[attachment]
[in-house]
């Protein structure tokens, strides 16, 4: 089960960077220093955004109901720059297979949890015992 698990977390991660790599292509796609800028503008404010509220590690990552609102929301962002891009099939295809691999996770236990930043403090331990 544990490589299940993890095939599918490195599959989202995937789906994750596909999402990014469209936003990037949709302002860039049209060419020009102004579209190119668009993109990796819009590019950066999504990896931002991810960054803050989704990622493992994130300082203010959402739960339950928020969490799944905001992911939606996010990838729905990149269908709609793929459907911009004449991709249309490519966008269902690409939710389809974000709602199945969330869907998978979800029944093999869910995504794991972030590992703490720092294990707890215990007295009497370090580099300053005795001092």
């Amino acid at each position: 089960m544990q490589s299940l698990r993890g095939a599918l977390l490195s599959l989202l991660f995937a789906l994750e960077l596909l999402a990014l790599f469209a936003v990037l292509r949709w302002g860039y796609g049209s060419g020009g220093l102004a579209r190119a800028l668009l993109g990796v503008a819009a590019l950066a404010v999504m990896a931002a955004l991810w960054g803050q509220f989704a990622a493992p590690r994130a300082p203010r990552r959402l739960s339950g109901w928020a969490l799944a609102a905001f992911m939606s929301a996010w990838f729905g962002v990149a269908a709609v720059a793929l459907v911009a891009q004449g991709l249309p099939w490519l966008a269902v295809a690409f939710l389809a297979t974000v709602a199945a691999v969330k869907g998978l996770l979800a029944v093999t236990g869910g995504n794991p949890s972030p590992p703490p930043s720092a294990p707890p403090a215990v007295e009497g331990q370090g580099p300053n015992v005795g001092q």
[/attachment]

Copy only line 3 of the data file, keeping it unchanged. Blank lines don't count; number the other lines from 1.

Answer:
């Amino acid at each position: 089960m544990q490589s299940l698990r993890g095939a599918l977390l490195s599959l989202l991660f995937a789906l994750e960077l596909l999402a990014l790599f469209a936003v990037l292509r949709w302002g860039y796609g049209s060419g020009g220093l102004a579209r190119a800028l668009l993109g990796v503008a819009a590019l950066a404010v999504m990896a931002a955004l991810w960054g803050q509220f989704a990622a493992p590690r994130a300082p203010r990552r959402l739960s339950g109901w928020a969490l799944a609102a905001f992911m939606s929301a996010w990838f729905g962002v990149a269908a709609v720059a793929l459907v911009a891009q004449g991709l249309p099939w490519l966008a269902v295809a690409f939710l389809a297979t974000v709602a199945a691999v969330k869907g998978l996770l979800a029944v093999t236990g869910g995504n794991p949890s972030p590992p703490p930043s720092a294990p707890p403090a215990v007295e009497g331990q370090g580099p300053n015992v005795g001092q």